Mice were euthanized per NIH guidelines and IACUC animal protocol at University of Southern California. Following anaesthetization, animals were perfused with phosphate buffered saline before brain dissection. On ice, brainstem and cerebellum were first removed. The two hemispheres were then separated, and hippocampi were isolated from cortical tissue. Brain tissues were snap frozen in liquid nitrogen before being stored in -80°C for subsequent assays.

RNA isolation

Frozen hippocampal tissues were directly homogenized in TRIzol® Reagent (Invitrogen, 15596026) using The Bullet Blender® and silicon beads. Chloroform was used to extract RNA from the homogenate at a volume ratio of 1:5 to that of the TRIzol® Reagent. Ethanol was then used to precipitate nucleic acids from the aqueous phase. RNA was further purified using PureLink RNA Mini Kit (Invitrogen, 12183018A) following manufacturer’s instructions. Purelink DNase (Invitrogen, 12185010) was used to eliminate DNA contamination. Purified RNA was eluded in RNase-free, diH2O. RNA concentration and quality were checked by NanoDrop One.

RNA sequencing (RNA-Seq)

RNA-Seq was conducted on bulk hippocampal RNA at Vanderbilt Technologies for Advanced Genomics (VANTAGE). Five animals were included per sex and APOE genotype group. Only RNA samples with an acceptable RNA quality indicator score (RQI >7) were used for sequencing. Sample was enriched for polyA-mRNA during library preparation. Sequencing was performed using Illumina HiSeq3000, with 75bp paired-end read length and 30 million read depth. Transcripts were mapped to mouse cDNA (ensembl release 95) using Salmon 0.91 [66].

Tximport V1.6.0 [67] was used to generate a counts table from salmon output and DESeq2 V1.18.1 [68] was used to calculate normalized read counts for each gene to perform expression analysis. DESeq2 uses a generalized linear model (GLM) to evaluate differential expression while accounting for biological variance and uses a Wald test statistic to evaluate significance. The GLM in the analysis is: ~ Sex + APOE + Sex*APOE. The fold change was determined by dividing the average normalized read counts of one group of samples over the other groups of samples for each gene. P-values were corrected using the Benjamini and Hochberg False Discovery Rate, total number of significantly differentially expressed genes (referred to as DEG, here and after) with p-adjusted values less than 0.05 was determined. For the heatmap of selected pathways, the average expression value of vst transformed normalized counts from DESeq2 is presented for each gene in the pathway.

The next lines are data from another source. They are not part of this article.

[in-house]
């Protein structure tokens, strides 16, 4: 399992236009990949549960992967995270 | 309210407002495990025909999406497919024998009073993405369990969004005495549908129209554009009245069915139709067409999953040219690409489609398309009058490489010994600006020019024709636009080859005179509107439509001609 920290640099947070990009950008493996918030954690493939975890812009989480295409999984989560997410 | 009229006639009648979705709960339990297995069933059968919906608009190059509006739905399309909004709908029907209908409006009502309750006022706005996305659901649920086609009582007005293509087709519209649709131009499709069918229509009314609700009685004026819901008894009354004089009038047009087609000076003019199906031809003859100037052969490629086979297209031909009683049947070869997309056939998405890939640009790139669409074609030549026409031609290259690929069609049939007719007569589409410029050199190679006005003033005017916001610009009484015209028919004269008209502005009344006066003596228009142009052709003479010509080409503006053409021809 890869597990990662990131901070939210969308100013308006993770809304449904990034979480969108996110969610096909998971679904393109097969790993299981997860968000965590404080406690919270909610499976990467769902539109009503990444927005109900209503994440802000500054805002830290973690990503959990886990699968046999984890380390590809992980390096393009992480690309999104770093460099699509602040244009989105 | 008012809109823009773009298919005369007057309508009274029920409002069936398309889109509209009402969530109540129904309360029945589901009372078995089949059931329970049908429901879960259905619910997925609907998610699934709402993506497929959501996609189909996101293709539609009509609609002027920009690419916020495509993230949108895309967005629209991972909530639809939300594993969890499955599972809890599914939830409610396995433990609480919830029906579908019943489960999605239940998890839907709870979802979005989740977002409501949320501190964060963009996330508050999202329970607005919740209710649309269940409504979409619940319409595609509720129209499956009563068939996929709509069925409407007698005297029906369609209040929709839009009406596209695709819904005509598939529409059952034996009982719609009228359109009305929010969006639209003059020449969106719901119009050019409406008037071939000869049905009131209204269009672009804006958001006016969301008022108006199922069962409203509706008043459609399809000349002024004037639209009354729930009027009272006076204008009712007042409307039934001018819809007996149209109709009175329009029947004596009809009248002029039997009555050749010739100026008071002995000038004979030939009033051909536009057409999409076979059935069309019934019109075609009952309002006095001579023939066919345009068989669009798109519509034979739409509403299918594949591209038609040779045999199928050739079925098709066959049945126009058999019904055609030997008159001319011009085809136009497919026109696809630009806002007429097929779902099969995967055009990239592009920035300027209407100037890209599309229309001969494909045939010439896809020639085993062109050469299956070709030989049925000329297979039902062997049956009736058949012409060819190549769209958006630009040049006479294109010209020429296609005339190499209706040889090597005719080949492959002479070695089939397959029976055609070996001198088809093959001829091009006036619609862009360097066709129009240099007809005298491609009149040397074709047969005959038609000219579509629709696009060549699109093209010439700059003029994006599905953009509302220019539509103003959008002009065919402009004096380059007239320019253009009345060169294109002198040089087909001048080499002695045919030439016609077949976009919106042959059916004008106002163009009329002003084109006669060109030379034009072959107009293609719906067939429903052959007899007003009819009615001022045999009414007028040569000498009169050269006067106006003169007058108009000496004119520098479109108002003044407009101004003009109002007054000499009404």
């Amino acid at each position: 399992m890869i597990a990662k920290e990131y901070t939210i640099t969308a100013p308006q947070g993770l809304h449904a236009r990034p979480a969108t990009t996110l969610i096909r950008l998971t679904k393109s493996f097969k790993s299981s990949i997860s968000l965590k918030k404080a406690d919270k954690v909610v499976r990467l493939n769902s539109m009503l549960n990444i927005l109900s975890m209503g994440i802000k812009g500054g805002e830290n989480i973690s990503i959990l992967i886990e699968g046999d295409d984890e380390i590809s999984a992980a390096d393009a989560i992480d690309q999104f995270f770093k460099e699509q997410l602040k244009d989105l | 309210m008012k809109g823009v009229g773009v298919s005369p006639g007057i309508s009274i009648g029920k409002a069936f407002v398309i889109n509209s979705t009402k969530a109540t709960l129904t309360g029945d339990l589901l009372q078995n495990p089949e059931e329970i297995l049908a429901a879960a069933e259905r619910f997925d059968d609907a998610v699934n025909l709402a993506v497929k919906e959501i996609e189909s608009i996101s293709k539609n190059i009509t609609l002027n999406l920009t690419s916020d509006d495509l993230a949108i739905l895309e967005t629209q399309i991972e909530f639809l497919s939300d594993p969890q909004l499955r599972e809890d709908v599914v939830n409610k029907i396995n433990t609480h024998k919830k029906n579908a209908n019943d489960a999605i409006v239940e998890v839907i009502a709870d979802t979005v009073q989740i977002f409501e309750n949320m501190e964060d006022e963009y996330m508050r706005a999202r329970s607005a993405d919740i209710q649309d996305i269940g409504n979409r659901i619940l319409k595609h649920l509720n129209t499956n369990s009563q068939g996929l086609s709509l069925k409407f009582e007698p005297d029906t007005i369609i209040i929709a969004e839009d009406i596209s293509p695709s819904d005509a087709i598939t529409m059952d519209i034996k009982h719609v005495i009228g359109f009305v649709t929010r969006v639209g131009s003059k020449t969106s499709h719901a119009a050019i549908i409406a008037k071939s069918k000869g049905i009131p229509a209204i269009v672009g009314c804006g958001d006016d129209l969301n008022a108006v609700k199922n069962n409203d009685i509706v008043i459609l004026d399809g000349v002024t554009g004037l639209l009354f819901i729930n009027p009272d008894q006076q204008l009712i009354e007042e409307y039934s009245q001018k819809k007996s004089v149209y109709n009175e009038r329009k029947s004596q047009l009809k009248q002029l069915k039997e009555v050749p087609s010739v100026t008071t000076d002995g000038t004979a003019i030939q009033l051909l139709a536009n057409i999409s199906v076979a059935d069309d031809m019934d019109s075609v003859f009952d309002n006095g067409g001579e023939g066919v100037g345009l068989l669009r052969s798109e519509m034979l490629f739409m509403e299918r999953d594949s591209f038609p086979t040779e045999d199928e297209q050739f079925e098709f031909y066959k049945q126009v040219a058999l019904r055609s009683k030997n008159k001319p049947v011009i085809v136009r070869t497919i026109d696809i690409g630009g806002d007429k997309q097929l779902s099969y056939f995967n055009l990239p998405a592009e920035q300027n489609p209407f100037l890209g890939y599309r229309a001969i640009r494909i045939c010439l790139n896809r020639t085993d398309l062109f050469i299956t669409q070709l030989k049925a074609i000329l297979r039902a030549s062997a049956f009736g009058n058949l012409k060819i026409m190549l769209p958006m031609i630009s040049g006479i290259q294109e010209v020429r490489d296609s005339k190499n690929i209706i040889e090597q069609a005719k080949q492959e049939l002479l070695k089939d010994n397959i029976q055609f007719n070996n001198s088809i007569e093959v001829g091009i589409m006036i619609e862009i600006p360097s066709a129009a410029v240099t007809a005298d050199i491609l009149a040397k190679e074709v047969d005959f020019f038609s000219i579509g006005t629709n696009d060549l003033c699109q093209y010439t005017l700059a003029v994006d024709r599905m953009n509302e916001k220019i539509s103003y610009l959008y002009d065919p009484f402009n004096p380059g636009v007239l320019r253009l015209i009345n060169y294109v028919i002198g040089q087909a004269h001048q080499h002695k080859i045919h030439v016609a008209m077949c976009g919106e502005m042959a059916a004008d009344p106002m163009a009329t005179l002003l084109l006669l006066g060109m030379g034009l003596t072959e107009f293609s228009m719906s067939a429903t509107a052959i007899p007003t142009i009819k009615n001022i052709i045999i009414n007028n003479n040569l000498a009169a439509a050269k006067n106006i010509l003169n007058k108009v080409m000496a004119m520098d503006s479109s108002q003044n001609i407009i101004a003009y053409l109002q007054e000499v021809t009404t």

Gene set enrichment expression analysis (GSEA)

A gene set enrichment analysis (GSEA) was performed separately for each model using the ranked mRNA [69, 70]. The rank scores for differential gene expression were calculated from the lfcShrink function in DESeq2 [68] with a shrinkage type of “ashr” [71]. The obtained rank scores of each comparison were used to test for relationships between gene expression and different phenotypes using the GSEA preranked method based on the KEGG [72, 73] pathway gene sets and the p-value is based on 1000 permutations. Significantly perturbed metabolic pathways (p.adjust <0.05) were further detected.

Principal component analysis

PCA analysis was performed to exclude potential outliers and evaluate the effect size of multiple factors. For the metabolite datasets, PCA was based on the normalized expression values. For RNA-Seq, PCA was based on VST transformed expression from DESeq2 [68]. In the PCA plot, each group is represented as the average position of all samples within the group and standard errors of each PCs as the error bars.

Amyloid beta quantification

Frozen cortex samples were homogenized with Tissue Protein Extraction Reagent (T-PER) (Thermo Scientific, Cat # 78510) using the Bullet Blender (Next Advance, Cat # BBX24B). Protein concentrations were determined by using the BCA protein assay kit (Pierce, Rockford, IL). Amyloid beta 40 and 42 concentrations were assessed using MSD Aß peptide Panel 1 kits 4G8 (MSD, K15199E) with equal amount of protein (100 μg/ 25 μl) for each sample following the manufacturer’s instructions.

Statistical analysis